But this isn't what the OP is asking for. He wants any GM interpretation to be removed from the equation.

The only way this is possible without making it a vanilla world is to put this info into each scenario as necessary. Word count that takes away from each scenarios specific plot.

Incorrect.

Liberty's Edge 5/5

N N 959 wrote:
Andrew Christian wrote:
There are nearly an unlimited amount of variation around Golarion. Just trust your GM to make a fair ruling.

Based on what exactly? The last PFS game I played at the local game store, the GM had to have his hand held the entire time. The one before that, the GM didn't even know how Take 10/20 work. Sorry, GMs are not vetted or trained before they start GMing.

When one GM is telling me spells are weapons and refuses to acknowledge that they would be viewed as anything but hostile acts and yet the literature suggests that spell use should be a common occurrence, I don't see that as some emergent benefit of table variation.

The scenario's author can tell us when the setting requires something different. Just like we don't let GMs insert random racial hatred against half-orcs/elves, something as fundamental as societal reaction to magic use should not be left to the whim of GMs in an organized play system.

And Jiggy is correct:

Jiggy wrote:
Having a baseline against which to compare is what gives the beauty and flavor to Golarion's many different regions.

So you want to handcuff GMs who don't have these issues so that new or under prepared GMs don't have to think or learn?

That doesn't make sense.

Liberty's Edge 5/5

N N 959 wrote:
Andrew Christian wrote:

Yes. But you and the OP have different expectations. You want a blog that gives enough fluff information for a GM to make an informed decision on how to rule. I can get behind that. More game world info, especially pulled into a central area for ease of reference is a GMs friend. I can get behind this.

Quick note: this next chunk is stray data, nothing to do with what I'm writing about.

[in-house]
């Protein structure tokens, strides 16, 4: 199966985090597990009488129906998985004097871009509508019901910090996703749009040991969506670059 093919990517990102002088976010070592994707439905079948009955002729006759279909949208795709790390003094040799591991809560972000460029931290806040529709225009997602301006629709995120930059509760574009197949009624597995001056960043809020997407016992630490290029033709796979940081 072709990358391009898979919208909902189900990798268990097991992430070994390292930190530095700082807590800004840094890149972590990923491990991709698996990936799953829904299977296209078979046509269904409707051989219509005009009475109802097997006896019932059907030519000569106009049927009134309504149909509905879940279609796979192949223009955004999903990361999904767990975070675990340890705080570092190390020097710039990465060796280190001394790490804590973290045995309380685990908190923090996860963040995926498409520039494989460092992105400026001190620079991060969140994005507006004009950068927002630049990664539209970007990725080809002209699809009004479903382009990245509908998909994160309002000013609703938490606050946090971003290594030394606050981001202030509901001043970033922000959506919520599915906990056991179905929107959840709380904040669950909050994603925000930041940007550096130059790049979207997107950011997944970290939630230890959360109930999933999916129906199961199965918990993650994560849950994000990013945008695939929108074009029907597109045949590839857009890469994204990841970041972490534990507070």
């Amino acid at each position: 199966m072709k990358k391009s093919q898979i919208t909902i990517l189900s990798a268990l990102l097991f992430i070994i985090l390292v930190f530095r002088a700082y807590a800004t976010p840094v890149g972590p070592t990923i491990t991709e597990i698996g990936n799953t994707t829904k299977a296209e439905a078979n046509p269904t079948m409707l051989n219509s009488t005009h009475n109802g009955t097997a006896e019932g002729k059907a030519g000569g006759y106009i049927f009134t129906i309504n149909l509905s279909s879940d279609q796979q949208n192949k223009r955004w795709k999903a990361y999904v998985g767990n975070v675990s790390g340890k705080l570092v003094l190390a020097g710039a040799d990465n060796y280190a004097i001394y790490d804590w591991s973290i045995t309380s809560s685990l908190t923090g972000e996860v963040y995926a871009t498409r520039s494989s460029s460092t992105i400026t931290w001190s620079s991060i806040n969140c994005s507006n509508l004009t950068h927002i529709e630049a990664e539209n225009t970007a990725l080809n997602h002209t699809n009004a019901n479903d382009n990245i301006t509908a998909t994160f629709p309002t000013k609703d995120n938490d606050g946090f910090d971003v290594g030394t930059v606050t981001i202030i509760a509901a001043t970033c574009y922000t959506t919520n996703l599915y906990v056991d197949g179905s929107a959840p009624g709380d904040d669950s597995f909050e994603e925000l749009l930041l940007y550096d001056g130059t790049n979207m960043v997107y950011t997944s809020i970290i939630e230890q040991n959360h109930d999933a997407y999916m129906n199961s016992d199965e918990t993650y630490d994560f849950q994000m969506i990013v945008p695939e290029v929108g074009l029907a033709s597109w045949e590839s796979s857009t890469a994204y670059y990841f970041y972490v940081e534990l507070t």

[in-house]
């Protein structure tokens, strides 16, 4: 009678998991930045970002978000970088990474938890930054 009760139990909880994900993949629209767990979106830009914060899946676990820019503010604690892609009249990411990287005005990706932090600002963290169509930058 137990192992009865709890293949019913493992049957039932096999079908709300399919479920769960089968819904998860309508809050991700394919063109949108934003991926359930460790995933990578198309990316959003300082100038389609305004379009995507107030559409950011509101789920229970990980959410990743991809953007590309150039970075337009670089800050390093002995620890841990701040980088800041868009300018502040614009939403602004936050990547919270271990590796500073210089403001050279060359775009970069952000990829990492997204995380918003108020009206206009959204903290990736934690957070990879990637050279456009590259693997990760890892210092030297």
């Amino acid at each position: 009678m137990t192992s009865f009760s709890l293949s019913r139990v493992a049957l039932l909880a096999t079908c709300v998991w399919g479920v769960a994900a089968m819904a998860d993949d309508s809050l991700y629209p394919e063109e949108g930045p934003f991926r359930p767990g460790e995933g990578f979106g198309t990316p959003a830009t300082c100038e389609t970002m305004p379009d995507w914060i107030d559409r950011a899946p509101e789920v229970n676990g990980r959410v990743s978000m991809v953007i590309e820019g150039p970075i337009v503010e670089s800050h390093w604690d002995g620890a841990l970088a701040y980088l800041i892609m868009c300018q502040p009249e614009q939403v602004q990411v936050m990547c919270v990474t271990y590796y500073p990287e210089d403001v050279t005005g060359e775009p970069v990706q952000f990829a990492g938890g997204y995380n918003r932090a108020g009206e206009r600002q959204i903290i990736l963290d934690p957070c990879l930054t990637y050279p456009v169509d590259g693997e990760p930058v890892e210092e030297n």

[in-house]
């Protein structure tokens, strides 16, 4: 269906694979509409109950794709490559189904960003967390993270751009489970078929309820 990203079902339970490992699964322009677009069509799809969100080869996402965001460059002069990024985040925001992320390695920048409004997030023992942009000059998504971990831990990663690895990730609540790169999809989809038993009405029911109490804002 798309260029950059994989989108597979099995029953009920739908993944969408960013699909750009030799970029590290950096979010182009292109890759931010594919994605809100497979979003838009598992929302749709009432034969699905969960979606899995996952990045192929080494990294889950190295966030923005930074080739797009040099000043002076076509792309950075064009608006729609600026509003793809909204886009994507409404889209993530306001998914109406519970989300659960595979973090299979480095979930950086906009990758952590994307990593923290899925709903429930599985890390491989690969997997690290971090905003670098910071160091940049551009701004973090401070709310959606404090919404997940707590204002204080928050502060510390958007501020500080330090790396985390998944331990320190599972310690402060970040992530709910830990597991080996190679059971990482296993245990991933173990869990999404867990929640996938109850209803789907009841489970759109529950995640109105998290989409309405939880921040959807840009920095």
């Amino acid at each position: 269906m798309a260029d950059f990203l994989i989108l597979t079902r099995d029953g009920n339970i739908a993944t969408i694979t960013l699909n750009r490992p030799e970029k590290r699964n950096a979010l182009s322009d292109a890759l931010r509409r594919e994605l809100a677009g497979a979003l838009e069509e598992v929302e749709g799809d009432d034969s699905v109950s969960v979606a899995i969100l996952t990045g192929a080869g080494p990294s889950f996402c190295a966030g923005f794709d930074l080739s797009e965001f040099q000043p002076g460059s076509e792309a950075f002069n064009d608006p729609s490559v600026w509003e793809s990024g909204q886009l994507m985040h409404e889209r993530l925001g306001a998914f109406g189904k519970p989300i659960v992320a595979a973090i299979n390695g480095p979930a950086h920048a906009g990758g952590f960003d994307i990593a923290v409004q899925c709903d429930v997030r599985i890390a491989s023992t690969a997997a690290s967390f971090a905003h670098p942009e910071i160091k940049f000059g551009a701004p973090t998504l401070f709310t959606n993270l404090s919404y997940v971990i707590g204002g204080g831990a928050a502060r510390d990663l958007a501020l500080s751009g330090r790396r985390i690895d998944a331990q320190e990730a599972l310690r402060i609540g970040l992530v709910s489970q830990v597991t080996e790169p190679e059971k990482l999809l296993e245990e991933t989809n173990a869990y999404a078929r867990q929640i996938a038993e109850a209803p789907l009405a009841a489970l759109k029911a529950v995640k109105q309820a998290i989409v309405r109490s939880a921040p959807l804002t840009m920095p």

But this isn't what the OP is asking for. He wants any GM interpretation to be removed from the equation.

The only way this is possible without making it a vanilla world is to put this info into each scenario as necessary. Word count that takes away from each scenarios specific plot.

Incorrect.

Correct. You said so upthread.

Grand Lodge RPG Superstar 2012 Top 32

Andrew Christian wrote:

Yes. But you and the OP have different expectations. You want a blog that gives enough fluff information for a GM to make an informed decision on how to rule. I can get behind that. More game world info, especially pulled into a central area for ease of reference is a GMs friend. I can get behind this.

But this isn't what the OP is asking for. He wants any GM interpretation to be removed from the equation.

Even if you're correct about that, I'd think you'd be in favor of me hijacking such a thread for a nobler purpose. ;)

Grand Lodge

Arkos

I did list the sheriff (level 2 ranger - so no spell casting) and the teacher if the town - the retired wizard.

The way I read Ravengro and interpreted the well written background:

The highest level cleric is a gruff person. He will cast if necessary - but don't expect it to happen often.
The highest level wizard - Professor Lorrimor was a private person and scholar. I can't envision him casting in public - nor his daughter.
The second highest wizard is described as retired but doing a side business in minor magical items. He will cast / scribe scrolls provided you can afford it - which not many people can.
The Alchemist is having an apothecary. She is selling a lot of non magical items.
The alcolytes are described as a source for holy water and potions of CLW.

So all in all - I can't envision a lot of magic being practiced in the open or on a regular basis.

Yes - people in Ravengro will have seen magic performed. But at least I can't envision it as common from the way I read the whole book.

YMMV

Sczarni RPG Superstar 2014 Top 16

Jiggy wrote:

But what if what I experienced in Rahadoum—needing to avoid casting spells around NPCs—was what I normally encountered everywhere because some number of hypothetical GMs think magic is rare and mysterious and casting would cause a ruckus? Now suddenly Rahadoum isn't special anymore. Going from "Casting in front of NPCs is a no-no" to "Casting in front of NPCs is a no-no for a more specific reason" takes Rahadoum's flavor away and ruins any sense of "I'm playing in Golarion".